Tuesday, February 7, 2017

Reading Structured Binary files in C#: Part 4

Now the fun begins.  The next section is the COFF Optional Header which is variable in size.  We need the value from the previous section to get the size, but we also need the first portion (the Magic Number talked about in Dissecting C# Executables: Part 4) to determine what type of image it is, a PE32 or a PE32+. We could just pull the Magic number and then switch, but both Optional Header variants start with the same Standard Fields, so let's leverage that and just pull them in.  Here is the struct for the COFF Optional Header standard fields:


    [StructLayout(LayoutKind.Explicit, CharSet = CharSet.Ansi, Pack = 1)]
    public struct COFFOptionalHeaderStandardFields
    {
        [FieldOffset(0x0)]
        [MarshalAs(UnmanagedType.U2)]
        public UInt16 Magic;

        [FieldOffset(0x2)]
        [MarshalAs(UnmanagedType.U1)]
        byte MajorLinkerVersion;

        [FieldOffset(0x3)]
        [MarshalAs(UnmanagedType.U1)]
        byte MinorLinkerVersion;

        [FieldOffset(0x4)]
        [MarshalAs(UnmanagedType.U4)]
        UInt32 SizeOfCode;

        [FieldOffset(0x8)]
        [MarshalAs(UnmanagedType.U4)]
        UInt32 SizeOfInitializedData;

        [FieldOffset(0xC)]
        [MarshalAs(UnmanagedType.U4)]
        UInt32 SizeOfUninitializedData;

        [FieldOffset(0x10)]
        [MarshalAs(UnmanagedType.U4)]
        UInt32 AddressOfEntryPoint;

        [FieldOffset(0x14)]
        [MarshalAs(UnmanagedType.U4)]
        UInt32 BaseOfCode;

        public override string ToString()
        {
            StringBuilder returnValue = new StringBuilder();
            returnValue.AppendFormat("Magic: 0x{0:X}", Magic);
            returnValue.AppendLine();
            returnValue.AppendFormat("Magic (decoded): {0}", 
                DecodeMagic(Magic));
            returnValue.AppendLine();
            returnValue.AppendFormat("MajorLinkerVersion: {0}", 
                MajorLinkerVersion);
            returnValue.AppendLine();
            returnValue.AppendFormat("MinorLinkerVersion: {0}", 
                MinorLinkerVersion);
            returnValue.AppendLine();
            returnValue.AppendFormat("SizeOfCode: {0}", SizeOfCode);
            returnValue.AppendLine();
            returnValue.AppendFormat("SizeOfInitializedData: {0}", 
                SizeOfInitializedData);
            returnValue.AppendLine();
            returnValue.AppendFormat("SizeOfUninitializedData: {0}",
                SizeOfUninitializedData);
            returnValue.AppendLine();
            returnValue.AppendFormat("AddressOfEntryPoint: 0x{0:X}",
                AddressOfEntryPoint);
            returnValue.AppendLine();
            returnValue.AppendFormat("BaseOfCode: 0x{0:X}", BaseOfCode);
            returnValue.AppendLine();
            return returnValue.ToString();
        }

        private string DecodeMagic(ushort magic)
        {
            string returnValue = string.Empty;
            switch (magic)
            {
                case 0x10b:
                    returnValue = "PE32";
                    break;
                case 0x20b:
                    returnValue = "PE32+";
                    break;
                default:
                    returnValue = "Undefined";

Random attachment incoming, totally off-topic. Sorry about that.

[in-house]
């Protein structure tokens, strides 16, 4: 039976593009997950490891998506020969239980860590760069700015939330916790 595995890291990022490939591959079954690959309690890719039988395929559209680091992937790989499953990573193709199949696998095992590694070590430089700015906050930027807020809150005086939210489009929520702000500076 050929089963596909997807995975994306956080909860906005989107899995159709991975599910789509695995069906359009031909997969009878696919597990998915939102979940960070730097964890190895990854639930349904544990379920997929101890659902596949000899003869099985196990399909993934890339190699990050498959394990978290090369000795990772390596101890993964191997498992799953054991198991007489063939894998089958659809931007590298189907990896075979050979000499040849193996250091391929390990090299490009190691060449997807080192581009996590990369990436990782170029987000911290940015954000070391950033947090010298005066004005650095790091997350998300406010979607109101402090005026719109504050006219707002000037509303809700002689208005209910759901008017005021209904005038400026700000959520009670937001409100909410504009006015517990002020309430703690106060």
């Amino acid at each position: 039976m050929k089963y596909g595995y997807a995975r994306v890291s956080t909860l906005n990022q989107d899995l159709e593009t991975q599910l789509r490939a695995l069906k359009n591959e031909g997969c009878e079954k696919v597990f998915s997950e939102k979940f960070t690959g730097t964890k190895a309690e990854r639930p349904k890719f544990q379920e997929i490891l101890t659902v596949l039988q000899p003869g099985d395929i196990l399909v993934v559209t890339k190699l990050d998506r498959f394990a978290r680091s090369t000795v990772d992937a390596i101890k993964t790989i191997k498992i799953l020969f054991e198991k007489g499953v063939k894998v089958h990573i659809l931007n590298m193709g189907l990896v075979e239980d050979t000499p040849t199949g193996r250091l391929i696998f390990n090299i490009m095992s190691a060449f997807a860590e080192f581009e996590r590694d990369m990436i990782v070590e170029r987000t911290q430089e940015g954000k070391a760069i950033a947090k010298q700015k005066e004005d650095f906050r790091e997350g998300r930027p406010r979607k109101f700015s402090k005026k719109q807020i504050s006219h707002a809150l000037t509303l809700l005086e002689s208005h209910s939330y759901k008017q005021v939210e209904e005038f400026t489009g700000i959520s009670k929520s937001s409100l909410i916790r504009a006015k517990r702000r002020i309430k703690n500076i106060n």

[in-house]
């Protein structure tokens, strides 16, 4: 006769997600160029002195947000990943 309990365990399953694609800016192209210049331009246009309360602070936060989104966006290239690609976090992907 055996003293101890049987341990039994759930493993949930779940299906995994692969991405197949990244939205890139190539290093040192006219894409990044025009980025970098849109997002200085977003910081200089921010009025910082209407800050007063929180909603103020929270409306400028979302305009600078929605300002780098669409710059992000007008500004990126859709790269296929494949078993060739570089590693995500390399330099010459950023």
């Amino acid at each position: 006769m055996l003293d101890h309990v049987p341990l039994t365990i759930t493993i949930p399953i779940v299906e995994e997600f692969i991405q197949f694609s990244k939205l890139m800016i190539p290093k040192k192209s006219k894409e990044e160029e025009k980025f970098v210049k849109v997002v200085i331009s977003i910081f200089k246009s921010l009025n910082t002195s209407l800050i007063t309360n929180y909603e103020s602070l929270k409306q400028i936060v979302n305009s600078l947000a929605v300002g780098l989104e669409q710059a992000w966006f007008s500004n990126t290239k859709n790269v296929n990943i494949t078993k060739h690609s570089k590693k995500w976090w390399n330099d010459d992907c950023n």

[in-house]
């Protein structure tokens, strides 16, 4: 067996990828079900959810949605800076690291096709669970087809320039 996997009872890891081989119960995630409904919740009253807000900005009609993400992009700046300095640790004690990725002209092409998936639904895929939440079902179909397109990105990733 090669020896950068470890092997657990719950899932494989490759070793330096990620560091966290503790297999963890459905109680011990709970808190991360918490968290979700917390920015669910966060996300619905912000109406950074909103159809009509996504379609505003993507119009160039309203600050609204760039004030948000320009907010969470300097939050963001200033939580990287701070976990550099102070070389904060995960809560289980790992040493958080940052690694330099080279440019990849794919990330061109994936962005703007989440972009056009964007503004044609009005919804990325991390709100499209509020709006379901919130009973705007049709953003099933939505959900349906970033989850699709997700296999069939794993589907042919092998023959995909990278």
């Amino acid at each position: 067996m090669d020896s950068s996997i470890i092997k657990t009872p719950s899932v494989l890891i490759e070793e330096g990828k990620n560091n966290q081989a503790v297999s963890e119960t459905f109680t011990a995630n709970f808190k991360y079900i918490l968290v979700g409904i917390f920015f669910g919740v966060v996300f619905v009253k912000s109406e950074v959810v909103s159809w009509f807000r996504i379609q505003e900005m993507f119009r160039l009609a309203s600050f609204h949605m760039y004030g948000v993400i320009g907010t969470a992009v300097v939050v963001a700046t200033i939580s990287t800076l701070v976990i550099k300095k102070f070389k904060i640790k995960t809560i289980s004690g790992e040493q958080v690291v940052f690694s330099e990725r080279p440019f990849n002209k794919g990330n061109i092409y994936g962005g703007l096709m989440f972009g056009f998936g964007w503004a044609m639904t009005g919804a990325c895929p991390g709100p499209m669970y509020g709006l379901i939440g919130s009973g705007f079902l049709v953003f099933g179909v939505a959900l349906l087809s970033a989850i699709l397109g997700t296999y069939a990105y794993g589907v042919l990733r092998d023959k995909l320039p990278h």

break;
            }
            return returnValue;
        }
    }

Once we read them in, we can determine if we need to pull in the BaseOfCode and which sizes and offsets to use for the Windows-Specific fields.  I am going to cheat a little bit and stash the BaseOfCode with the PE32 Windows-Specific fields rather than pulling it in separately.  The only problem with pulling these fields out separately is that the offsets in the struct won't match up with nicely with the documentation.  It isn't a big deal really, but anything that adds cognitive overhead is to be avoided when possible.  Wait though, I am already deviating pretty heavily because I am giving my offsets in hex rather than decimal.  Nevermind.
The struct for the PE32 Windows-Specific fields section is quite long, so I have included it as a separate page.  I built a PE32+ Windows-Specific struct, but will leave it out here since we aren't going to be using it for any of our examples.  The output now is an impressive length and is:

Signature: MZ?
OffsetToPEHeader: 80

PE Signature: PE

MachineType: 0x14C
MachineType (decoded): IMAGE_FILE_MACHINE_I386
NumberOfSections: 3
TimeDateStamp: 0x58475109
PointerToSymbolTable: 0x0
NumberOfSymbols: 0
SizeOfOptionalHeader: 224
Characteristics: 0x102
Characteristics (decoded): IMAGE_FILE_EXECUTABLE_IMAGE,IMAGE_FILE_32BIT_MACHINE

Magic: 0x10B
Magic (decoded): PE32
MajorLinkerVersion: 8
MinorLinkerVersion: 0
SizeOfCode: 1024
SizeOfInitializedData: 1536
SizeOfUninitializedData: 0
AddressOfEntryPoint: 0x23AE
BaseOfCode: 0x2000

BaseOfData: 0x4000
ImageBase: 0x400000
SectionAlignment: 0x2000
FileAlignment: 0x200
MajorOperatingSystemVersion: 4
MinorOperatingSystemVersion: 0
MajorImageVersion: 0
MinorImageVersion: 0
MajorSubsystemVersion: 4
MinorSubsystemVersion: 0
Win32VersionValue: 0
SizeOfImage: 32768
SizeOfHeaders: 512
CheckSum: 0x0
Subsystem: 0x3
Subsystem (decoded): IMAGE_SUBSYSTEM_WINDOWS_CUI
DllCharacteristics: 0x8540
DllCharacteristics (decoded): IMAGE_DLLCHARACTERISTICS_DYNAMIC_BASE,IMAGE_DLLCHA
RACTERISTICS_NX_COMPAT,IMAGE_DLLCHARACTERISTICS_ NO_SEH,IMAGE_DLLCHARACTERISTICS
_TERMINAL_SERVER_AWARE
SizeOfStackReserve: 1048576
SizeOfStackCommit: 4096
SizeOfHeapReserve: 1048576
SizeOfHeapCommit: 4096
LoaderFlags: 0x0
NumberOfRvaAndSizes: 0x10

Press return to exit

This is looking good so far.  Almost caught up with the Dissection articles.  We should sync up by the end of the week and I will run them in parallel after that.
Keep your code clean!

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